On June 15, 2022, the U.S. Supreme Court issued its decision on Viking River Cruises, Inc. v. Moriana (Case No. 20-1573) reversing the California Court of Appeal’s decision to affirm the denial of Viking’s motion to compel arbitration Moriana’s “individual” PAGA claim and to dismiss her other PAGA claims.
Continue Reading BREAKING:  Supreme Court Reverses California Court of Appeal in Viking River Cruises v. Moriana

On October 4, 2021, the United States Supreme Court denied certiorari on a petition challenging the Ninth Circuit’s ruling that California’s strict meal and rest period rules do not apply to commercial truck drivers engaged in interstate commerce.  The Court’s denial of the petition leaves in place a decision that came as a welcome sigh of relief for employers in the trucking industry.
Continue Reading Keep On Truckin’: California’s Meal And Rest Break Rules Preempted By FMCSA

The Worker Adjustment and Retraining Notification (“WARN”) Act requires employers to give employees at least 60 days’ notice when a “mass layoff” is about to occur at a “single site of employment,” which is typically a single location or a group of contiguous work locations.  Courts are beginning to confront the question of what constitutes a “single site of employment” under the WARN Act for employees working remotely, and how remote work policies impact class certification considerations.  Given the prevalence of remote work during the pandemic and the likely continuation of such work arrangements, these decisions are of particular importance to employers considering mass layoffs or facing class actions based on the application of remote work policies or practices.
Continue Reading Remote Employees Can Bring Class Action Under The WARN Act

On December 13, 2021, the Massachusetts Supreme Judicial Court (“SJC”) issued its long-awaited decision determining that the Massachusetts Independent Contractor Statute, G.L. c. 149, § 148B (“Independent Contractor Statute”), which establishes the three-pronged “ABC” test used to classify workers as independent contractors or employees – and provides for a rebuttable presumption that workers are employees unless the purported employer proves otherwise – is not the applicable standard to determine whether an entity is a joint employer.
Continue Reading Massachusetts High Court Rules “ABC” Test Is Inapplicable To Joint Employer Status

The United States Supreme Court has agreed to take a closer look at the enforceability of arbitration agreements that bar representative claims brought under PAGA, a California law that allows individual employees to police labor code violations.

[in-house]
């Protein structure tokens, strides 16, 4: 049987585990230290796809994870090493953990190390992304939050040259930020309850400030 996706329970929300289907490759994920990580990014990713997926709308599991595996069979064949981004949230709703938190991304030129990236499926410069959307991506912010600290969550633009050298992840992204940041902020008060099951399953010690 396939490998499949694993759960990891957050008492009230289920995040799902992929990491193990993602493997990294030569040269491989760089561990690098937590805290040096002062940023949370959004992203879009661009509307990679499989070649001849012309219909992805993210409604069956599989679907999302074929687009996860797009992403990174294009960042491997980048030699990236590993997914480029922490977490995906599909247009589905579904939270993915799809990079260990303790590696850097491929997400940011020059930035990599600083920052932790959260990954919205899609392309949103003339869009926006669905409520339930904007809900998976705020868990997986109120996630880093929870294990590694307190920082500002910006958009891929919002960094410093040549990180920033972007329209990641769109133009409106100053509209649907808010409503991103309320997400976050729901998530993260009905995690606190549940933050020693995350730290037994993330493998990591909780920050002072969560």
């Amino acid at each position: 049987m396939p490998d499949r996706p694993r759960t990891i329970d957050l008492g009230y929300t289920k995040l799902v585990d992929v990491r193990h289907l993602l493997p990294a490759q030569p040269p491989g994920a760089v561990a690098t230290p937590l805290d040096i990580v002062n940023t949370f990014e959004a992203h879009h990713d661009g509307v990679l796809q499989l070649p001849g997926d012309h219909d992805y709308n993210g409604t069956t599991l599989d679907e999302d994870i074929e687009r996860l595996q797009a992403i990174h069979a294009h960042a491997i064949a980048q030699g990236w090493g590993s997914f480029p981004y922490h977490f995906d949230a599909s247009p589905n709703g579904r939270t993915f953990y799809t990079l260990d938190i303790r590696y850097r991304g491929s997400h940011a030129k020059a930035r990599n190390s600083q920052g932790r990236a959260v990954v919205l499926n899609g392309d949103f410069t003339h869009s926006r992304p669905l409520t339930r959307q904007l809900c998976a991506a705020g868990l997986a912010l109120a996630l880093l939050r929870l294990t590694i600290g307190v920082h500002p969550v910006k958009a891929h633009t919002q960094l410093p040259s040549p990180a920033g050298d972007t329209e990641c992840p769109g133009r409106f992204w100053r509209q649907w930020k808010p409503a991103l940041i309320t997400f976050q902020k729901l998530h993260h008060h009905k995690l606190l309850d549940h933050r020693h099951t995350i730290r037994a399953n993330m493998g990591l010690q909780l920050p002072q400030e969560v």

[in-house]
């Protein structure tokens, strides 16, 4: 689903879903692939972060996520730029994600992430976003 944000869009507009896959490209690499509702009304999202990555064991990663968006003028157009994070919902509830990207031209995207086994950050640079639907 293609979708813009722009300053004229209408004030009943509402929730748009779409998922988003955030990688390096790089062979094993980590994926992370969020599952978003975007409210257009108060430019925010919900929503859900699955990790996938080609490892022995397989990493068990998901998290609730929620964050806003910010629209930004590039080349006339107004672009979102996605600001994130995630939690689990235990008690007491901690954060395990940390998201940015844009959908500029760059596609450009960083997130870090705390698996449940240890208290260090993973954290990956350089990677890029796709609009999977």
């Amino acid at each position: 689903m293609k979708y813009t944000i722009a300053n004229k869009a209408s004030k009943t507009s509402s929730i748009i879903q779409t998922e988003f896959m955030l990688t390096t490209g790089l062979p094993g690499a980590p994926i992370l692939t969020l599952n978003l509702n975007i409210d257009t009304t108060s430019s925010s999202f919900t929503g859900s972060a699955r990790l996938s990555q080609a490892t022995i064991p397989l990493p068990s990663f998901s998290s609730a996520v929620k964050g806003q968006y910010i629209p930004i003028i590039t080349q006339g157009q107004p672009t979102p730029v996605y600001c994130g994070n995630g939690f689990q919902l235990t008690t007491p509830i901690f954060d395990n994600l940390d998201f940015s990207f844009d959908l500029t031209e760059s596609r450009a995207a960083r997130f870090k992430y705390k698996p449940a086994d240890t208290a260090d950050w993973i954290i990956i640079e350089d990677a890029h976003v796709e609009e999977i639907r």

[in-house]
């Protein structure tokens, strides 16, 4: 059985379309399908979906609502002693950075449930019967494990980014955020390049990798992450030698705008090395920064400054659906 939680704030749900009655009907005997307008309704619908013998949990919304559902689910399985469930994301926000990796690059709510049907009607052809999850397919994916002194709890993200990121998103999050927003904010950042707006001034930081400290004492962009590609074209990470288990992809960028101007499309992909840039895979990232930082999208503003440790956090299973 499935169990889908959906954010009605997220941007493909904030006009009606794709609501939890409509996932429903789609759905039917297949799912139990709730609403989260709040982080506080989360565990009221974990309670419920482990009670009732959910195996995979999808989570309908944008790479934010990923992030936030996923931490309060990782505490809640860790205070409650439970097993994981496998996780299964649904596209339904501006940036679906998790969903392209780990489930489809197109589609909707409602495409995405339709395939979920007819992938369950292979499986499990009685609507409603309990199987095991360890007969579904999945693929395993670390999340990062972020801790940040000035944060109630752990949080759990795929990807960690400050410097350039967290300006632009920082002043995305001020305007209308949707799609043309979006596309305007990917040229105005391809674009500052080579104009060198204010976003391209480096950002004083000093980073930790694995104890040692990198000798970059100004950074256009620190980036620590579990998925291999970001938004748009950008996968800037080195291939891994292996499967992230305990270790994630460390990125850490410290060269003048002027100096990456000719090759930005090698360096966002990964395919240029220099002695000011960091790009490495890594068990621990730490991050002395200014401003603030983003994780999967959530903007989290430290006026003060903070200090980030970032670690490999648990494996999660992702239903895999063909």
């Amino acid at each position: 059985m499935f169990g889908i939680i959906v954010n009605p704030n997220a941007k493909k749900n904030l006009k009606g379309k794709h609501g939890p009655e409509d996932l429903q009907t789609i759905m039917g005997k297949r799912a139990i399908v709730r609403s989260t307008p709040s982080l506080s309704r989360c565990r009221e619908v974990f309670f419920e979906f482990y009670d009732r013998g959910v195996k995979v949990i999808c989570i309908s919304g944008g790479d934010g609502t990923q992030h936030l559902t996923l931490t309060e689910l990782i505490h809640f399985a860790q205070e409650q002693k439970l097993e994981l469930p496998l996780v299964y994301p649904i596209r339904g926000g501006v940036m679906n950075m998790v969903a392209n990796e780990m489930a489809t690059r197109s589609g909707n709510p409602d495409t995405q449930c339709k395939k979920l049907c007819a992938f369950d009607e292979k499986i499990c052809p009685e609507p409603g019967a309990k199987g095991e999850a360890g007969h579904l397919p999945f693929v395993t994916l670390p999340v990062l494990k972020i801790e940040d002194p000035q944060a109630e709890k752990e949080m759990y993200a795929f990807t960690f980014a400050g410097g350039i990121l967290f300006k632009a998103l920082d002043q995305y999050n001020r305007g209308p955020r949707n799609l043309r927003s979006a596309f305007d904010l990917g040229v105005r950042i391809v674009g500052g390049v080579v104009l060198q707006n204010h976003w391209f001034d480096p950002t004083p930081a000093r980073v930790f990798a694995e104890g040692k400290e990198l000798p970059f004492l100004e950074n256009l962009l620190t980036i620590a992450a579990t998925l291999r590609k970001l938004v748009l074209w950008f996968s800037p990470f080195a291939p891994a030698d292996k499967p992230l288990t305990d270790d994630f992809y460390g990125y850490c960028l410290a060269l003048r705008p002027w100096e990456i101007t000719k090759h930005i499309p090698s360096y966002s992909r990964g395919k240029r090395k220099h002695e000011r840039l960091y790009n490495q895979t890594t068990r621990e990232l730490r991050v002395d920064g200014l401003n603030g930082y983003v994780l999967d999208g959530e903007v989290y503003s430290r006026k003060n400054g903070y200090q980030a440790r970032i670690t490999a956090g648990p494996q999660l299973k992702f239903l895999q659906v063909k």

Continue Reading SCOTUS Could Deliver Good News to California Employers Looking to Enforce Class Action Waivers Against PAGA Claims

On November 15, 2021, the U.S. Supreme Court agreed to hear Robyn Morgan v. Sundance, Inc. (No. 21-326), a lawsuit from a fast-food worker who asserts that her employer waived its right to compel arbitration by engaging in litigation conduct inconsistent with its purported contractual right to arbitration.  By granting review, the Court is poised to resolve a circuit split as to whether a party must prove prejudice when arguing that the other party waived its right to arbitration by acting in a manner inconsistent with the arbitration agreement.  
Continue Reading U.S. Supreme Court Will Address Circuit Split on Arbitration Waiver

A critical ruling in the world of franchising, in Haitayan v. 7-Eleven, Inc., 2021 WL 4078727 (C.D. Cal. Sept. 8, 2021), the U.S. District Court for the Central District of California applied the so-called Borello test to find that franchisees were independent contractors, instead of employees, for purposes of their claims for unpaid business expense reimbursements under California’s Labor Code section 2802.
Continue Reading 7-Eleven Franchisees are Independent Contractors Under Borello Test

In a huge win for California employers, the California Court of Appeals recently confirmed that courts have discretion to strike claims for penalties under the Private Attorneys General Act of 2004 (“PAGA”) if the claims will be unmanageable at trial.  This decision will help employers defeat—or significantly pare down—the broad and unwieldy claims for PAGA penalties that have become popular with the plaintiffs’ bar.
Continue Reading Courts Have Authority to Strike Unmanageable PAGA Claims, Says CA Court of Appeals

On August 17, 2021, the Sixth Circuit Court of Appeals became the first federal appellate court to hold that where nonresident plaintiffs opt into a putative collective action under the FLSA, a court may not exercise specific personal jurisdiction over claims unrelated to the defendant’s conduct in the forum state.  Canaday v. The Anthem Companies, Inc. (Case No. 20-5947) (6th Cir).  The next day, the Eighth Circuit reached the same conclusion in a separate case.  Vallone v. CJS Solutions Group, LLC, d/b/a HCI Group (Case No. 20-2874) (8th Cir). 
Continue Reading Two Federal Appellate Courts Hold that Nationwide FLSA Collective Actions Cannot Be Brought Outside of a Defendant’s Home State